Martin Scorsese, as quoted by FirstShowing.net:
We have many names for what we do – cinema, movies, motion pictures. And…film. We’re called directors, but more often we’re called filmmakers. Filmmakers. I’m not suggesting that we ignore the obvious: HD isn’t coming, it’s here. The advantages are numerous: the cameras are lighter, it’s much easier to shoot at night, we have many more means at our disposal for altering and perfecting our images. And, the cameras are more affordable: films really can be made now for very little money. Even those of us still shooting on film finish in HD, and our movies are projected in HD. So, we could easily agree that the future is here, that film is cumbersome and imperfect and difficult to transport and prone to wear and decay, and that it’s time to forget the past and say goodbye – really, that could be easily done. Too easily.
It seems like we’re always being reminded that film is, after all, a business. But film is also an art form, and young people who are driven to make films should have access to the tools and materials that were the building blocks of that art form. Would anyone dream of telling young artists to throw away their paints and canvases because iPads are so much easier to carry? Of course not. In the history of motion pictures, only a minuscule percentage of the works comprising our art form was not shot on film. Everything we do in HD is an effort to recreate the look of film. Film, even now, offers a richer visual palette than HD. And, we have to remember that film is still the best and only time-proven way to preserve movies. We have no assurance that digital informaton will last, but we know that film will, if properly stored and cared for.
Our industry – our filmmakers – rallied behind Kodak because we knew that we couldn’t afford to lose them, the way we’ve lost so many other film stocks. This news is a positive step towards preserving film, the art form we love.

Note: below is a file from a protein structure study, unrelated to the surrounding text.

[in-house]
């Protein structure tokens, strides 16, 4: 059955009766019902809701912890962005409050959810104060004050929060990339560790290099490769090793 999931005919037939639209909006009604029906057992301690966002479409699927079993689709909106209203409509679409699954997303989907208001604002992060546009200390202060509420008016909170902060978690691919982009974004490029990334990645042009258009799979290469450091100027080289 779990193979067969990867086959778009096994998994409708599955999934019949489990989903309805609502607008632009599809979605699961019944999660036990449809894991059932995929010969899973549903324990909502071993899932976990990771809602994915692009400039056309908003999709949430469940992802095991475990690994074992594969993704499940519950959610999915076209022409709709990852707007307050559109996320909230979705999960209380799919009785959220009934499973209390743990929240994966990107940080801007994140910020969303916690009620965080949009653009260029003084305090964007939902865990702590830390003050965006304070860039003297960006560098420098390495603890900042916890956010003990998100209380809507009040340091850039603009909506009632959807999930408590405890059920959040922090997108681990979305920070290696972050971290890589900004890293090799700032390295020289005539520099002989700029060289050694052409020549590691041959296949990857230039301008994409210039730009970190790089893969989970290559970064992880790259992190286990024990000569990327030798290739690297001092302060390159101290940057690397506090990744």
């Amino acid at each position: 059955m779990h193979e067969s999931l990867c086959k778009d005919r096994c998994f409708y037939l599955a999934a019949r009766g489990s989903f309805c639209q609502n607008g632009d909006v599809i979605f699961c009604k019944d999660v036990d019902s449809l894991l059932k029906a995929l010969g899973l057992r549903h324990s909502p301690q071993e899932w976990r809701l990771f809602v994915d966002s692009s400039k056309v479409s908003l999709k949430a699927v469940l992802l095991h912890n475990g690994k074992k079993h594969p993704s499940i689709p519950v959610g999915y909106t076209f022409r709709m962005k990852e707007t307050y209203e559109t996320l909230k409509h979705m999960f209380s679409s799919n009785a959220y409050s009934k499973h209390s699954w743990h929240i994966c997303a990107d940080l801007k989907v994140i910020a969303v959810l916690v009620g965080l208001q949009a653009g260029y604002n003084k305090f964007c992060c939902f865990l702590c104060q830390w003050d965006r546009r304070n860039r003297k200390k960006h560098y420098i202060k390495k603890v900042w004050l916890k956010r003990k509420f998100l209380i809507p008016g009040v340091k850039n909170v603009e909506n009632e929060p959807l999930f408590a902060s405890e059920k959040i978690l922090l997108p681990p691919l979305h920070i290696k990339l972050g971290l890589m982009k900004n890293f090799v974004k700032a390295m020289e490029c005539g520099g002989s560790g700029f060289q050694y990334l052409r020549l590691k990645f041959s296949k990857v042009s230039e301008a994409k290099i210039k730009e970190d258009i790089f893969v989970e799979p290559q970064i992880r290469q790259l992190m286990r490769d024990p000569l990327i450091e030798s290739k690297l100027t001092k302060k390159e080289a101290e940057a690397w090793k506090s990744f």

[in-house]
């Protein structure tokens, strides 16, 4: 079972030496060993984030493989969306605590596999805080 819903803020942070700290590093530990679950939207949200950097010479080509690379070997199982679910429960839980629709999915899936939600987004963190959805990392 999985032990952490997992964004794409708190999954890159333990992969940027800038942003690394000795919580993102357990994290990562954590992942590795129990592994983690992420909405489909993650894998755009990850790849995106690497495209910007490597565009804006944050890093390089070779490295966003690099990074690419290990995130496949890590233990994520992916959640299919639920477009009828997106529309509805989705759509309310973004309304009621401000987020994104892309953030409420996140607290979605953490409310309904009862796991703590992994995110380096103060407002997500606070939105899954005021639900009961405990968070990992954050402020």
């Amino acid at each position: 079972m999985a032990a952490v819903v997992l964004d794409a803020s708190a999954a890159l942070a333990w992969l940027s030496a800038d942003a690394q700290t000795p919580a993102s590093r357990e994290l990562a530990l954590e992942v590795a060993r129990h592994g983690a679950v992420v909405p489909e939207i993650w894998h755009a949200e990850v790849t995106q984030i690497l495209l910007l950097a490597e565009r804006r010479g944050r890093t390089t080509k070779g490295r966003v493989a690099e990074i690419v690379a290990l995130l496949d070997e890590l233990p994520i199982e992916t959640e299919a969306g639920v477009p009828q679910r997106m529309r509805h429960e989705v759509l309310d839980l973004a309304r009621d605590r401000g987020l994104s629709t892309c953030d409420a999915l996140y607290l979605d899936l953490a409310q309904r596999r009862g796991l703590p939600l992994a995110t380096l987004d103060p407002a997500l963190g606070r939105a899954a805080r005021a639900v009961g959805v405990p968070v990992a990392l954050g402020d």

Earlier today, I vocalized a theory to a colleague that within the next two years we will experience a technological “rubber band effect.” It’s not to say that we will fall out of love with the magic that tech provides or that we are desensitized to the magic, more so a realization that there are places where magic is not needed. Music production is over bloated and uncomfortably tight, there is an eeriness that all eBooks are the same weight and thickness, and the reliance of post-weathering filters and blurs on digital photos are non-starters. All different approaches to “improve” on digital mediums or mock analog as novelty, now overly used splinters in the senses.
I also predict an increased interest in non-fiction books in lieu of race-to-the-bottom listicles and online publications full of obnoxiously placed online ads. I’m not sure if it fits into the same argument but it feels like there is some overlap here.
Digital is becoming tiring. Surely a great outlook for a blogger.